Why should I quit smoking? It’s a great question that sooner or later every smoker will ask themselves. We will all eventually get to that point. If you are reading this, than you are probably there now.
You have been hearing it from your family and your friends, as more and more of them quit smoking, and then want to convert you. Then there is your doctor, who would make more money from you if you continued to smoke, but never the less he wants you to quit too. Your dentist may even get in on the act. “You’re teeth are getting yellow, do you smoke?” Not to mention society in general. No smoking in restaurants, office buildings, pretty much any indoor public place. Where I live, even the bars have gone smoke free. Times sure are changing.
Therefore we get to the point where we ask ourselves, “Is this really worth it?” When we are standing outside in January, freezing our collective butts off, that’s when we usually ask this question. We have to leave our desks every couple hours. We make excuses like, I am going to get a coffee, might as well have a smoke while I am out.
I guess the things that bother me the most about smoking is the smell. We have seen our friends turn up their noses when they come into our house. Or the kids will get in the car and say “Ewe, it stinks in here”. We don’t smell it on ourselves very much, but believe me it’s there.
I quit smoking about 8 years ago, cold turkey. I didn’t really miss it after a little while. During this time, I noticed a lot of things about smoking. First of all, everything smells like smoke. You’re clothes, you’re house and car. Everything you use on a daily basis smells like smoke. I always had mild allergies. The whole time I smoked they seemed to bother me all the time. After I had quit for a while, my sinus cleared up. I felt like I could breathe better than before. Overall I just felt better and healthier.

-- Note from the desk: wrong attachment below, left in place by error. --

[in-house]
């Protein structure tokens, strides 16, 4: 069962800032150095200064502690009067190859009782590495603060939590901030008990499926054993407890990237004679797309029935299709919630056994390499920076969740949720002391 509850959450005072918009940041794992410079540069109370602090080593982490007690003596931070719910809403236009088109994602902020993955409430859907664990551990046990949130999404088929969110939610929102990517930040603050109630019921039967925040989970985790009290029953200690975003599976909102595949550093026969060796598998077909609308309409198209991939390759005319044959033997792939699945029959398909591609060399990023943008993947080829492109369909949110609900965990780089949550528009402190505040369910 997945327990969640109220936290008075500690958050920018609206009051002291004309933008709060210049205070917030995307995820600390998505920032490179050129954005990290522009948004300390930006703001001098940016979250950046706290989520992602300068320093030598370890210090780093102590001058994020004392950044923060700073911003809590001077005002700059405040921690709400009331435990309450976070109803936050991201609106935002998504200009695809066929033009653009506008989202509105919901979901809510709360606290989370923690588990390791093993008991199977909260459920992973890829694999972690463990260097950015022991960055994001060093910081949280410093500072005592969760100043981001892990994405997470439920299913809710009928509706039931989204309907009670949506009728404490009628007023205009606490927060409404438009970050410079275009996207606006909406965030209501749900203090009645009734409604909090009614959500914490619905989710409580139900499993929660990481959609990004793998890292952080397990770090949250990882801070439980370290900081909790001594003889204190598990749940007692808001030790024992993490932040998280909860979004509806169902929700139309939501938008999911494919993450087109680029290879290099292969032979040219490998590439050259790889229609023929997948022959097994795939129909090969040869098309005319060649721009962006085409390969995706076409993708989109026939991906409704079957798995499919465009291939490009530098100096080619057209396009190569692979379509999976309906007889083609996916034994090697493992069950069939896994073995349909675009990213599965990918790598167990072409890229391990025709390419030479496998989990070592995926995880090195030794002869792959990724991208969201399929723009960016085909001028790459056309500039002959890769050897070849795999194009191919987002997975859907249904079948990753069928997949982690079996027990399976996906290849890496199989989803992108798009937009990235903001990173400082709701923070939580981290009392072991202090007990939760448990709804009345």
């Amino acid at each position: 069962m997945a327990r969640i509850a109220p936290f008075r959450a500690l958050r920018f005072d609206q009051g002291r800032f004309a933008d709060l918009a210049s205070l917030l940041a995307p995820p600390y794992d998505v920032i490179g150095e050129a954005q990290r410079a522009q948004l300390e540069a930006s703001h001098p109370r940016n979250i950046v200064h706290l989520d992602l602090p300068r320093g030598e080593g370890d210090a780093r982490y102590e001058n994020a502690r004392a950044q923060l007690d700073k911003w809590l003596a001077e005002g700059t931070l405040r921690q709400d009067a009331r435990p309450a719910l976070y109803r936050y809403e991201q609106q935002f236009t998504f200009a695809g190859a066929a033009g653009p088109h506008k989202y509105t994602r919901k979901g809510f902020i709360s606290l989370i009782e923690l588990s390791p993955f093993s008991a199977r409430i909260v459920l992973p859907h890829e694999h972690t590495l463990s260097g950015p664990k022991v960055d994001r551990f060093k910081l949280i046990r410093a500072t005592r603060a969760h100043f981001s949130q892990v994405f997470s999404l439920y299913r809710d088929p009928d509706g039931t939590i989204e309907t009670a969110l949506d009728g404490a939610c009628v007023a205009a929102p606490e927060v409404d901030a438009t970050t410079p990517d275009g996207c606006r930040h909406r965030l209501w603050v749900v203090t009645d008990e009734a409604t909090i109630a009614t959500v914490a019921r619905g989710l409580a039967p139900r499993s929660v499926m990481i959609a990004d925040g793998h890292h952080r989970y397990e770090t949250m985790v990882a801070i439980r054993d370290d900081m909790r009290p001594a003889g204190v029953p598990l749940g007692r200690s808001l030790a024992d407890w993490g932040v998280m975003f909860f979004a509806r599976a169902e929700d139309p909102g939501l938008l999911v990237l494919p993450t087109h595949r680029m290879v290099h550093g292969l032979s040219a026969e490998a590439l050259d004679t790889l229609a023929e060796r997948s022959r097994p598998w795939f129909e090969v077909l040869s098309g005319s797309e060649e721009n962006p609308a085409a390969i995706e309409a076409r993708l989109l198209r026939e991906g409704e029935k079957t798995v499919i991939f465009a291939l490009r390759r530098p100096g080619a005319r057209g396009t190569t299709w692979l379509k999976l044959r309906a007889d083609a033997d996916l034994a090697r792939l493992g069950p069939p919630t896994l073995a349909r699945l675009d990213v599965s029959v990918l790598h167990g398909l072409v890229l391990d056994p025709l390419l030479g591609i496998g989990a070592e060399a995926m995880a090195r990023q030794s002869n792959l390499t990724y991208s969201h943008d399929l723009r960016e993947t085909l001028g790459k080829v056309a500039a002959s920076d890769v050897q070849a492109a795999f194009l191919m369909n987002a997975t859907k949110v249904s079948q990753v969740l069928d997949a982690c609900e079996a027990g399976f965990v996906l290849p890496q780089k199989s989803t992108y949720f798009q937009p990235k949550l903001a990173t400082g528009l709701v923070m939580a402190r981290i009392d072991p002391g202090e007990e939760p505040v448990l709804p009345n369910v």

Then about 2 years ago, when I had some stress in my personal life, I started smoking again. I know what you are thinking. DUMMY!
So before long, I was right back where I was when I was smoking the first time. The nose problems started again. After about 1 year, I caught a cold that felt like it held on for about 6 months. Things that I know are directly related to smoking.
Which led me to ask myself a question, but I changed it around a little bit. I asked myself “why shouldn’t I quit smoking”.
- Do I enjoy spending at least forty dollars a week to smoke? No.
- Do I like feeling like I have a cold for months at a time? No
- Do I enjoy having a hard time climbing a few flights of stairs? No.
Whichever method you choose to quit smoking, remember to ask yourself these questions everyday. This will help you to stay focused on your goal. If you need more incentive, put all the money you would spend on cigarettes in a jar. Don’t count it or think about it. After 1 year, open it up and you will be thrilled with yourself. Treat yourself to a vacation, knowing you have a long and healthy future ahead of you.